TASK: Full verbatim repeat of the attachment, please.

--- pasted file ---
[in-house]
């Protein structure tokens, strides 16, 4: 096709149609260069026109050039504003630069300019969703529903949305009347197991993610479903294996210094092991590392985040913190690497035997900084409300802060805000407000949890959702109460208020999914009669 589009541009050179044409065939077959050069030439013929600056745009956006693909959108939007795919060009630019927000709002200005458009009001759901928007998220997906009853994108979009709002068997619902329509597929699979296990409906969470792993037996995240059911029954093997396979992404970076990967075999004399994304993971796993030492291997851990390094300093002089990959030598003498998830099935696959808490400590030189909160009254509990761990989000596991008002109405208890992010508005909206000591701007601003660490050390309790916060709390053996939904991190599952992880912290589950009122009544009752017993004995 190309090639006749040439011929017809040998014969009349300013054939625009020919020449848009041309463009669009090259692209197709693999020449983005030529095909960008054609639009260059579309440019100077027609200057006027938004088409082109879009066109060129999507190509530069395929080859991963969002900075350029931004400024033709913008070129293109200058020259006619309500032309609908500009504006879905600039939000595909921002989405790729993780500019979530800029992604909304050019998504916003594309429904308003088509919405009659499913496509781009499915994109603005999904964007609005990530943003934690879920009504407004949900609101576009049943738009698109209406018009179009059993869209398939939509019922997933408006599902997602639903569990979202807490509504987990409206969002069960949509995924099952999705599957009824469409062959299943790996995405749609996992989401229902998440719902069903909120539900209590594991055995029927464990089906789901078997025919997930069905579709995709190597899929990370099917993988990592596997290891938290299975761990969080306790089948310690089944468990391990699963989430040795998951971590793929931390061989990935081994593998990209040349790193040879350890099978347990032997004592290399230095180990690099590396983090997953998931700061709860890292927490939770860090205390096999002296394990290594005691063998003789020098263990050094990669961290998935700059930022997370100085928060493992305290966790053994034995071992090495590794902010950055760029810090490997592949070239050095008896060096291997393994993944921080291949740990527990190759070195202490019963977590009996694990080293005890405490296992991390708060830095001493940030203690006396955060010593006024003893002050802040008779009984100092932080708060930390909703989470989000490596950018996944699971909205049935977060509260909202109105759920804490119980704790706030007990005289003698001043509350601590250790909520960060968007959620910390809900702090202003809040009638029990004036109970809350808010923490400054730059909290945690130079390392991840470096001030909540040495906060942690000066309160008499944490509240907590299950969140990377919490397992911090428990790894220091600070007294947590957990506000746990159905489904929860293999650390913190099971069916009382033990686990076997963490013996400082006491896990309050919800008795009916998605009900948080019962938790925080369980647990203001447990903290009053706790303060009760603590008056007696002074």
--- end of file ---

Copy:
[in-house]
């Protein structure tokens, strides 16, 4: 096709149609260069026109050039504003630069300019969703529903949305009347197991993610479903294996210094092991590392985040913190690497035997900084409300802060805000407000949890959702109460208020999914009669 589009541009050179044409065939077959050069030439013929600056745009956006693909959108939007795919060009630019927000709002200005458009009001759901928007998220997906009853994108979009709002068997619902329509597929699979296990409906969470792993037996995240059911029954093997396979992404970076990967075999004399994304993971796993030492291997851990390094300093002089990959030598003498998830099935696959808490400590030189909160009254509990761990989000596991008002109405208890992010508005909206000591701007601003660490050390309790916060709390053996939904991190599952992880912290589950009122009544009752017993004995 190309090639006749040439011929017809040998014969009349300013054939625009020919020449848009041309463009669009090259692209197709693999020449983005030529095909960008054609639009260059579309440019100077027609200057006027938004088409082109879009066109060129999507190509530069395929080859991963969002900075350029931004400024033709913008070129293109200058020259006619309500032309609908500009504006879905600039939000595909921002989405790729993780500019979530800029992604909304050019998504916003594309429904308003088509919405009659499913496509781009499915994109603005999904964007609005990530943003934690879920009504407004949900609101576009049943738009698109209406018009179009059993869209398939939509019922997933408006599902997602639903569990979202807490509504987990409206969002069960949509995924099952999705599957009824469409062959299943790996995405749609996992989401229902998440719902069903909120539900209590594991055995029927464990089906789901078997025919997930069905579709995709190597899929990370099917993988990592596997290891938290299975761990969080306790089948310690089944468990391990699963989430040795998951971590793929931390061989990935081994593998990209040349790193040879350890099978347990032997004592290399230095180990690099590396983090997953998931700061709860890292927490939770860090205390096999002296394990290594005691063998003789020098263990050094990669961290998935700059930022997370100085928060493992305290966790053994034995071992090495590794902010950055760029810090490997592949070239050095008896060096291997393994993944921080291949740990527990190759070195202490019963977590009996694990080293005890405490296992991390708060830095001493940030203690006396955060010593006024003893002050802040008779009984100092932080708060930390909703989470989000490596950018996944699971909205049935977060509260909202109105759920804490119980704790706030007990005289003698001043509350601590250790909520960060968007959620910390809900702090202003809040009638029990004036109970809350808010923490400054730059909290945690130079390392991840470096001030909540040495906060942690000066309160008499944490509240907590299950969140990377919490397992911090428990790894220091600070007294947590957990506000746990159905489904929860293999650390913190099971069916009382033990686990076997963490013996400082006491896990309050919800008795009916998605009900948080019962938790925080369980647990203001447990903290009053706790303060009760603590008056007696002074």